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About the Photos

Our holdings include hundreds of glass and film negatives/transparencies that we've scanned ourselves; in addition, many other photos on this site were extracted from reference images (high-resolution tiffs) in the Library of Congress research archive. (To query the database click here.) They are adjusted, restored and reworked by your webmaster in accordance with his aesthetic sensibilities before being downsized and turned into the jpegs you see here. All of these images (including "derivative works") are protected by copyright laws of the United States and other jurisdictions and may not be sold, reproduced or otherwise used for commercial purposes without permission.

© 2017 SHORPY INC.

[REV 25-NOV-2014]

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Untethered: 1942

Untethered: 1942

May 1942. "Parris Island, South Carolina. Tactical formations of barrage balloons prevent dive bombing and the strafing of important ground installations. The Leathernecks are developing an excellent technique in this method of protecting important locations from enemy aircraft." Photos by Alfred Palmer and Pat Terry for the Office of War Information. View full size.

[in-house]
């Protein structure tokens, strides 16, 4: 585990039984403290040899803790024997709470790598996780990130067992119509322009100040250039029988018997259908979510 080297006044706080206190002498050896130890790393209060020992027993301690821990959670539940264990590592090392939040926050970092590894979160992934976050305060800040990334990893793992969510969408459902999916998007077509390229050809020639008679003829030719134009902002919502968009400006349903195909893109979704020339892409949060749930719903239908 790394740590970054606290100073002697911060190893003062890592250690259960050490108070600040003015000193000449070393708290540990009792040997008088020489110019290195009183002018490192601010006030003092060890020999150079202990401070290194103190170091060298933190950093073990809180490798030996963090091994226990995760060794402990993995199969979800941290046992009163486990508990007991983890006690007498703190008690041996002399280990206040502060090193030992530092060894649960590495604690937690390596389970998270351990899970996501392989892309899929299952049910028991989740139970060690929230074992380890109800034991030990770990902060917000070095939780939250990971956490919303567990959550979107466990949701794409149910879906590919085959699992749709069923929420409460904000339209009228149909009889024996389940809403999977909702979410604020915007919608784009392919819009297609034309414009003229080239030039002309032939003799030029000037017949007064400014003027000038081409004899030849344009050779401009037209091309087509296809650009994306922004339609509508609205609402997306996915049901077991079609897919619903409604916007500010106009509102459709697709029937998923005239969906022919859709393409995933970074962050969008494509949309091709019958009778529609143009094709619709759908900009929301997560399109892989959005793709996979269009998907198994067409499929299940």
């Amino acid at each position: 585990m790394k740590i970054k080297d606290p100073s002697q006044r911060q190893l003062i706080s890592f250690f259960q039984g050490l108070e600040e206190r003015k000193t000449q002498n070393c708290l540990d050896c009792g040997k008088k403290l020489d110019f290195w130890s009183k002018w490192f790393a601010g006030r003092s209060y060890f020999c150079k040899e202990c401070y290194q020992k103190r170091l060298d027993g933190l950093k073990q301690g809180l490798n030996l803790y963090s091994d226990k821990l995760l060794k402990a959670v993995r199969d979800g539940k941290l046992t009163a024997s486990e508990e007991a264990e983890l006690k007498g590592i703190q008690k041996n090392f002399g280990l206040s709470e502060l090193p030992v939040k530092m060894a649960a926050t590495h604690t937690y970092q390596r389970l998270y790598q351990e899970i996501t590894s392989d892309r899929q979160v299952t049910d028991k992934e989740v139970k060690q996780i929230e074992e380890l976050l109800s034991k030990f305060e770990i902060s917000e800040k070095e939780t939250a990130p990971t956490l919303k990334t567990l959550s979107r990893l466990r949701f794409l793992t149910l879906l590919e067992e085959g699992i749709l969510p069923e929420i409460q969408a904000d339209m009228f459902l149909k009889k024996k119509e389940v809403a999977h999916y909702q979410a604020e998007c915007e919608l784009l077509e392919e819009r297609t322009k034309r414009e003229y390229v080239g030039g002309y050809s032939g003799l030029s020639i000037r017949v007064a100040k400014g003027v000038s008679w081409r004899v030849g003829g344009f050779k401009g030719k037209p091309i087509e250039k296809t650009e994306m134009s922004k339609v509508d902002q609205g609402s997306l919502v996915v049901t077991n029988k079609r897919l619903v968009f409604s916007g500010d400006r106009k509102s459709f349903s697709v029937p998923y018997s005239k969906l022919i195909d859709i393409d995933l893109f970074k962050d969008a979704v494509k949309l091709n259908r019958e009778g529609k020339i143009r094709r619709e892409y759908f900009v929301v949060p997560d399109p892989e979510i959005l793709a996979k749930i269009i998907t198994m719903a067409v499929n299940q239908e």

WWI Technology in WWII

Balloon busting was an early sport of WWI fighter pilots, although a fairly dangerous one. In that war they were trying to bring down observation balloons. In WWII it was much easier to just machine-gun the balloon then attack the target. Barrage balloons were more effective over cities like London where they prevented bombers from low altitude precision bombing.

Not quite untethered

The line running from the power winch in the foreground can just barely be seen, heading over to the landing spot then straight up to the balloon.

THE 100-YEAR-OLD PHOTO BLOG | History in HD is a vintage photo blog featuring thousands of high-definition images from the 1850s to 1950s. The site is named after Shorpy Higginbotham, a teenage coal miner who lived 100 years ago.

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